The Cooler was our next destination. This venue really shouldn’t exist. It’s on the edge of nowhere in the meatpacking district, draws a crowd of weirdos, is never open when it should be and is owned by someone with a reputation for treating bands – female artists, especially – with disrespect. Said disrespectful owner can’t even find a way to put together his own shows: the bands tonight were assembled by Moonlighters frontwoman Bliss Blood. Too bad the turnout was mediocre at best: perhaps this was a last-minute booking. This time, we’d come out to see the Dimestore Dance Ensemble (the former Devil’s Grimy Ascot, with Jack Martin on guitar), but given how early they’d gone on (10ish), there’s no way we could have made it up from the Orange Bear in time. As it turned out, we got there in time to catch the last song by the excellent bluegrass band Jim & Jennie & the Pine Tops (formerly the Pine Barons – that was before they moved to Pennsylvania from Brooklyn. Go figure). Their stuff fit perfectly on an old-timey bill like this. The Moonlighters followed with a brief, 50-minute set (this band will play all night long if you let them), with a standin standup bass player who was clearly lost when they launched into their best song, Blue and Black-Eyed. It’s a harrowing tale of a prostitute who kills herself by leaping from the fire escape at McGuirk’s Suicide Hall, a notorious early 20th century dive bar known for its suicide jumpers. The tenement that housed it still exists today just south of Houston [not anymore: it’s luxury housing now]. While Bliss Blood didn’t bring the musical saw or the train whistle she played at her most recent show, she did hum along as her second vocalist Carla Murray did a great job with their big audience hit Humming to Myself.

The next act, the Hank Williams Lonesome Cheatin’ Hearts Club Band is a Hank Williams cover band fronted by a young, clean-cut, articulate, educated, possibly very affluent East Coast-bred singer/guitarist who has less in common with Hank Williams than most people. But the band – including a standup bassist, and the Pine Tops’ violin player – is super tight, and it’s impossible to have any complaint about their choice of material. The high point of their set was Ramblin’ Man, which actually gave me the chills. Most sensible people would have called it a night at this point, but not us: we had lost a couple of people from the posse, but a couple of late additions re-energized us and we moved on to Finally Freddie’s around half past one in the morning.

It’s another impossible venue way over on Washington St. a couple of blocks south of 14th. There’s a small bar upstairs, an even smaller one down a flight via a tight, spindly staircase that seems ready to collapse. The bands play in the back of the narrow room, which has benches instead of chairs. But at least the air conditioning was blasting. Too bad the sound was awful, which didn’t help things because the band onstage, Cabana Rock, got very loud in the small space. Their frontman is Cuban-American; their metalish lead guitarist seems to hail from somewhere in Eastern Europe, and their bassist, wherever he’s from, is tremendous (a Latin McCartney, said one of our entourage, rapt). In addition to their two percussionists, they have a rock drummer, a local punk legend who’s played with everybody including the Ramones. He’s very busy, and took a ridiculously long, clattering, Mitch Mitchell style solo that wasn’t exactly right for the venue. But the band was good: while Santana is the obvious comparison, he doesn’t seem to be an influence. They fit in better with the current crop of Mexican rock en espanol stars like Jaguares and Maldita Vecindad, building their songs on folky, sometimes eerie acoustic melodies with psychedelic, electric flourishes and lots of energy. Their best original was a syncopated, swaying number in English called In Your Sanity. They also did a good, boisterous cover of the Beatles’ Why Don’t We Do It In the Road. Since the plan the next day was to get up relatively early in order to get to Hoboken by early afternoon for their annual Arts & Music Festival, I cut out after the band was done instead of stopping at the Fish on the way home for a drink or however many may have followed that.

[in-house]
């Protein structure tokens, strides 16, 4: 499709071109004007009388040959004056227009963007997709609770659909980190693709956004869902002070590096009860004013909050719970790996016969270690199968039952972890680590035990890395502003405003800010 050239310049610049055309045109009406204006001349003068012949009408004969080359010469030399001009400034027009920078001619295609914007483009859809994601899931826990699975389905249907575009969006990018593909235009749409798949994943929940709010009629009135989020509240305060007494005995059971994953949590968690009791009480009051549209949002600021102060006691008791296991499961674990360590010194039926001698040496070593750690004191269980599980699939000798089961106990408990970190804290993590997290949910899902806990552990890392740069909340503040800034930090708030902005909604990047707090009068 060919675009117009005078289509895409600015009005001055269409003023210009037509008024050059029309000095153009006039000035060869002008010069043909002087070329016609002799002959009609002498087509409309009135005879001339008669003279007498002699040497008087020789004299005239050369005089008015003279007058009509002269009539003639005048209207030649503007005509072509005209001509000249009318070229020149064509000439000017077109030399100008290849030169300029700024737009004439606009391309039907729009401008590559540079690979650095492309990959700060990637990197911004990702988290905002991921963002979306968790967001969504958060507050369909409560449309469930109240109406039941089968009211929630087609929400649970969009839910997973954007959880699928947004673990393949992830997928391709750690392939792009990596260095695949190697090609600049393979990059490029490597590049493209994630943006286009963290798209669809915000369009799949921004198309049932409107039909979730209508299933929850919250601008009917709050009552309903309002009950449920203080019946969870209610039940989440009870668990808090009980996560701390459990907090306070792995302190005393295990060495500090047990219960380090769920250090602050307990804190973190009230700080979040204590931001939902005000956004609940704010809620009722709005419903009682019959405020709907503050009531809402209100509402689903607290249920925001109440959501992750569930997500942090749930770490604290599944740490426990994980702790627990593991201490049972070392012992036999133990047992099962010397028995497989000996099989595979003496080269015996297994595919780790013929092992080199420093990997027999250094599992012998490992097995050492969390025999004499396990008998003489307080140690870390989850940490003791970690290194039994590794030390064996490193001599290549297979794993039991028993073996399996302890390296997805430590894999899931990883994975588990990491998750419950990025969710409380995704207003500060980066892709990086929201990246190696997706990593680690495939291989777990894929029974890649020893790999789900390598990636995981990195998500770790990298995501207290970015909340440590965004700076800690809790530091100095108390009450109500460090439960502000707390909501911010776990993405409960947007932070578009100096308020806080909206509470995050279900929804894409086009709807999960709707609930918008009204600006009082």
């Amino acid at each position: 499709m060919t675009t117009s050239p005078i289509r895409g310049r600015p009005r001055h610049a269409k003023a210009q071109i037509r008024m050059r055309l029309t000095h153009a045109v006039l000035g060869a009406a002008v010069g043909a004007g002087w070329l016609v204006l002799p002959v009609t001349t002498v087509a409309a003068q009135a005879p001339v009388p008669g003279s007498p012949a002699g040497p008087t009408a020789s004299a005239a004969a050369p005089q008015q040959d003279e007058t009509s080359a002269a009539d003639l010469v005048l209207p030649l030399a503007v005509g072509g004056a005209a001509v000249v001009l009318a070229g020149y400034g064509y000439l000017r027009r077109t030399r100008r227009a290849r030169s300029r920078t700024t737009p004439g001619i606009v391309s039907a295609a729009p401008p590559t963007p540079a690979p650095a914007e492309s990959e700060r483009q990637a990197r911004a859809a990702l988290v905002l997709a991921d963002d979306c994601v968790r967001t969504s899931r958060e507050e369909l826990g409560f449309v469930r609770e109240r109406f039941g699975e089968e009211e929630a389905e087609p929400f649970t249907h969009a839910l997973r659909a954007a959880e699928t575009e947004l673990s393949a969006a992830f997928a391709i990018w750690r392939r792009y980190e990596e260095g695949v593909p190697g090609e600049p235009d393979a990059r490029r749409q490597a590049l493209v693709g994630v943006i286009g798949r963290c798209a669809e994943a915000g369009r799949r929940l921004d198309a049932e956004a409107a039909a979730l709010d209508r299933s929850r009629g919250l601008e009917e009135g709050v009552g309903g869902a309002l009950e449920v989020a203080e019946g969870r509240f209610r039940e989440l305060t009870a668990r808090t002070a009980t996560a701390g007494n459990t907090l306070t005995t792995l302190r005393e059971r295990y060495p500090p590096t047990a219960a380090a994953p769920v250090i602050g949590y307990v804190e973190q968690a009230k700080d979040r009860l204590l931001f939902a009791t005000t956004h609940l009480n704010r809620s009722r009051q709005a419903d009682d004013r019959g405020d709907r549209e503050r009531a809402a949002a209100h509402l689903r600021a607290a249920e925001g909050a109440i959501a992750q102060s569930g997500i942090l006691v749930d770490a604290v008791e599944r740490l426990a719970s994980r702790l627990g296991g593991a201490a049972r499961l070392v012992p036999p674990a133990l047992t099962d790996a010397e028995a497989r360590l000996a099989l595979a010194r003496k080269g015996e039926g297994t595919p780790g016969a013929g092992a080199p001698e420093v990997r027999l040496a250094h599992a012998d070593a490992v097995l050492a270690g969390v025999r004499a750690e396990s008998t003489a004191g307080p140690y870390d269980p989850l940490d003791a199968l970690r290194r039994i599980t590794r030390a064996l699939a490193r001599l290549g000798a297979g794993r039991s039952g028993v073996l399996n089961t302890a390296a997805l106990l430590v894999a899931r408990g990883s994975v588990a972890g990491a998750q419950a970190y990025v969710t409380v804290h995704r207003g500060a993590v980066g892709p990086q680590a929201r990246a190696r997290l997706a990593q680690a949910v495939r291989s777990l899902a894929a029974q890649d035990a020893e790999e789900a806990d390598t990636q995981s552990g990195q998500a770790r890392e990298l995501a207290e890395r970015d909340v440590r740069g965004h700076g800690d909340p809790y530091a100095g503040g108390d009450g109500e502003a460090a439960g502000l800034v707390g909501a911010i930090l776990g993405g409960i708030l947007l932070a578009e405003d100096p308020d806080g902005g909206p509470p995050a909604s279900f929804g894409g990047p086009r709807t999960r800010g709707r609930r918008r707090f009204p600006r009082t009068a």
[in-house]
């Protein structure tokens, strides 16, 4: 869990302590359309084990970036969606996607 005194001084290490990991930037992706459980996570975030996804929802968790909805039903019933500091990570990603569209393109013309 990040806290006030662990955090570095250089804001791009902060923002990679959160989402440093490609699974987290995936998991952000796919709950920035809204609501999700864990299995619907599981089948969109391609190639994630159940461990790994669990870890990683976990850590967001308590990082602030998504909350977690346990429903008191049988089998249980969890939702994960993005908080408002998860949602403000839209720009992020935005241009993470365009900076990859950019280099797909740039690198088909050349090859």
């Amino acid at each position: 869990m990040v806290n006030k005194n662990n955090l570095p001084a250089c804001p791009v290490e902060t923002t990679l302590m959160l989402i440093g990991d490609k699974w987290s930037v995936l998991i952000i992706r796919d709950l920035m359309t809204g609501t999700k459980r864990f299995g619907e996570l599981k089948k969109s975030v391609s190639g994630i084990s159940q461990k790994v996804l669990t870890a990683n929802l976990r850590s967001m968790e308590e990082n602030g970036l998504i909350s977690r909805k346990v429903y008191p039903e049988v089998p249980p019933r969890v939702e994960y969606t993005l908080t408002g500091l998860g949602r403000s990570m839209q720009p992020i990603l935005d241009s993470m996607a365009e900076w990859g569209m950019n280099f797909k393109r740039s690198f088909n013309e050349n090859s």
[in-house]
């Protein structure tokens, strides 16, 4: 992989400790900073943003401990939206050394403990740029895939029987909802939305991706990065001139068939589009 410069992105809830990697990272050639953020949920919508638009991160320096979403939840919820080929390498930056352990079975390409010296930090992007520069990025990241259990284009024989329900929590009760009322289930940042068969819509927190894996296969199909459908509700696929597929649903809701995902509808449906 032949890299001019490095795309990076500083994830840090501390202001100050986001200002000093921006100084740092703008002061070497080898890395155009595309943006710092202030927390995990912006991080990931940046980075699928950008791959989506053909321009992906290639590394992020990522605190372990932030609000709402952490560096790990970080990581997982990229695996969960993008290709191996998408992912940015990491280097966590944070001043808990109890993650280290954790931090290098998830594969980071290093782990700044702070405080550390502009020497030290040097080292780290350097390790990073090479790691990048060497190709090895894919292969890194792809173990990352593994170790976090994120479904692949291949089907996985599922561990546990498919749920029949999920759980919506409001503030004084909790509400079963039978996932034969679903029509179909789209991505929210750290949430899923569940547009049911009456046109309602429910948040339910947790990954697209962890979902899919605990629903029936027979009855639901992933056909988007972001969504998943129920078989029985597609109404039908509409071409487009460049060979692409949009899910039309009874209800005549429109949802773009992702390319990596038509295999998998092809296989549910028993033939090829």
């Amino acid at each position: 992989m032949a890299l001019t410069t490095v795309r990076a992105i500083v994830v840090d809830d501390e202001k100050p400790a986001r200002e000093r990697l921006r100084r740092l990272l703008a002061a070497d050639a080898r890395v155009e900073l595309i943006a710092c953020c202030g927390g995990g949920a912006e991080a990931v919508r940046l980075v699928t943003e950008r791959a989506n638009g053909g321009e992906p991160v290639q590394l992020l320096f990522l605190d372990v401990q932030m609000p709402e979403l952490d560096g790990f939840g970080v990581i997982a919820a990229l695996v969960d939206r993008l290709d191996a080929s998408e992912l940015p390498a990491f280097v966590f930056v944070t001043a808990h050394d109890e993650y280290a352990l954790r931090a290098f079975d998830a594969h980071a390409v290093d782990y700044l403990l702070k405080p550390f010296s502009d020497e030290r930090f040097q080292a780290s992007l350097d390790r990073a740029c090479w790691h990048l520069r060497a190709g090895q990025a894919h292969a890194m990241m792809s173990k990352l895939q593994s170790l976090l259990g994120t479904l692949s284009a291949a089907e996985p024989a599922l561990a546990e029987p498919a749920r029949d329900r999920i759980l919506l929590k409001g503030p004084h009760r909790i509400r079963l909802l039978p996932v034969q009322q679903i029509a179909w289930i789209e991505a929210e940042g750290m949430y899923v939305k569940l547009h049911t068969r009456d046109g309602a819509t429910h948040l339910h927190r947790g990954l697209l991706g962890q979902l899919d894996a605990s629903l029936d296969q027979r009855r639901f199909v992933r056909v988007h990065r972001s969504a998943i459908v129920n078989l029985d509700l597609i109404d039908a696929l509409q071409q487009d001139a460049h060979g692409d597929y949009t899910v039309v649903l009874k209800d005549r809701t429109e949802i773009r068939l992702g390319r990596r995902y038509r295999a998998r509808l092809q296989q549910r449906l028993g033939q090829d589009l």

[postscript: each of the venues here are now defunct, as is every band except Jim & Jennie & the Pine Tops and the Moonlighters. The former have achieved real stardom playing the indie rock circuit and backing Neko Case on her live album; the latter have gone through numerous lineup changes yet seem to get better than ever whenever they bring new blood into the band]

September 23, 2007 Posted by | concert, country music, Live Events, Music, music, concert, New York City, review, Reviews, rock music | , , , , , , , , , , , , , , , , , , , , , , , , , , , , , , , , , , , , , , , , , , , , , , , , , , , , , , , | 1 Comment